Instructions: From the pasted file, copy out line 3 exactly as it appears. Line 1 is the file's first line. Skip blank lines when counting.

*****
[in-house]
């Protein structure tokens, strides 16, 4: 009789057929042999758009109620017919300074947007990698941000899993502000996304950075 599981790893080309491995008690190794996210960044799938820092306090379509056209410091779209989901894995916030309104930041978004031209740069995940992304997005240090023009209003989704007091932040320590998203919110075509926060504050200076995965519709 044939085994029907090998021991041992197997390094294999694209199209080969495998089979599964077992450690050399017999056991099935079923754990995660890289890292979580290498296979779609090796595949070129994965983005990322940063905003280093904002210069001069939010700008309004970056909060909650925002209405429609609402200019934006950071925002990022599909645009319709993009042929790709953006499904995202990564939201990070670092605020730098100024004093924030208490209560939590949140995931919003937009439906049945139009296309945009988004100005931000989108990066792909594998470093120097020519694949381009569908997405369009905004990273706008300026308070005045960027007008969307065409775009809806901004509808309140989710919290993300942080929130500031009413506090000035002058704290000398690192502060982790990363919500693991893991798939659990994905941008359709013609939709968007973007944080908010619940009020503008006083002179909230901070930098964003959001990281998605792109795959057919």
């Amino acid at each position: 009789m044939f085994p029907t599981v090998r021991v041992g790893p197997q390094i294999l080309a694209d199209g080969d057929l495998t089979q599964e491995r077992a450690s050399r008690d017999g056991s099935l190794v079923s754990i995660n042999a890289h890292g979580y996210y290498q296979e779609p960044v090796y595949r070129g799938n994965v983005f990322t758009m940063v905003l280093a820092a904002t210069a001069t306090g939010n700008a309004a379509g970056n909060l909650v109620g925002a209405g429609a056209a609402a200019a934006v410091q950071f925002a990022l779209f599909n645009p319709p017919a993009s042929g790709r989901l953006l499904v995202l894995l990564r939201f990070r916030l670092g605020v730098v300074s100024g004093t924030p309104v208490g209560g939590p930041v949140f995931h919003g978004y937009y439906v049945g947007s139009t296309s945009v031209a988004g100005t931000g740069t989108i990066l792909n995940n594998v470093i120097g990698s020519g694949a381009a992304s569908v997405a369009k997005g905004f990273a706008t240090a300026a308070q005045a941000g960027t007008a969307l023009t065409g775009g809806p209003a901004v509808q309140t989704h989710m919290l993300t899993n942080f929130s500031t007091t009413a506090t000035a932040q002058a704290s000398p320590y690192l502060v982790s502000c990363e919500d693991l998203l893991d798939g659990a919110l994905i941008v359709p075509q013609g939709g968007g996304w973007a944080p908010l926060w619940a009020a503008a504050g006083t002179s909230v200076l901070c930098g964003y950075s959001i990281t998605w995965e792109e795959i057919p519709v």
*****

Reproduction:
């Amino acid at each position: 009789m044939f085994p029907t599981v090998r021991v041992g790893p197997q390094i294999l080309a694209d199209g080969d057929l495998t089979q599964e491995r077992a450690s050399r008690d017999g056991s099935l190794v079923s754990i995660n042999a890289h890292g979580y996210y290498q296979e779609p960044v090796y595949r070129g799938n994965v983005f990322t758009m940063v905003l280093a820092a904002t210069a001069t306090g939010n700008a309004a379509g970056n909060l909650v109620g925002a209405g429609a056209a609402a200019a934006v410091q950071f925002a990022l779209f599909n645009p319709p017919a993009s042929g790709r989901l953006l499904v995202l894995l990564r939201f990070r916030l670092g605020v730098v300074s100024g004093t924030p309104v208490g209560g939590p930041v949140f995931h919003g978004y937009y439906v049945g947007s139009t296309s945009v031209a988004g100005t931000g740069t989108i990066l792909n995940n594998v470093i120097g990698s020519g694949a381009a992304s569908v997405a369009k997005g905004f990273a706008t240090a300026a308070q005045a941000g960027t007008a969307l023009t065409g775009g809806p209003a901004v509808q309140t989704h989710m919290l993300t899993n942080f929130s500031t007091t009413a506090t000035a932040q002058a704290s000398p320590y690192l502060v982790s502000c990363e919500d693991l998203l893991d798939g659990a919110l994905i941008v359709p075509q013609g939709g968007g996304w973007a944080p908010l926060w619940a009020a503008a504050g006083t002179s909230v200076l901070c930098g964003y950075s959001i990281t998605w995965e792109e795959i057919p519709v």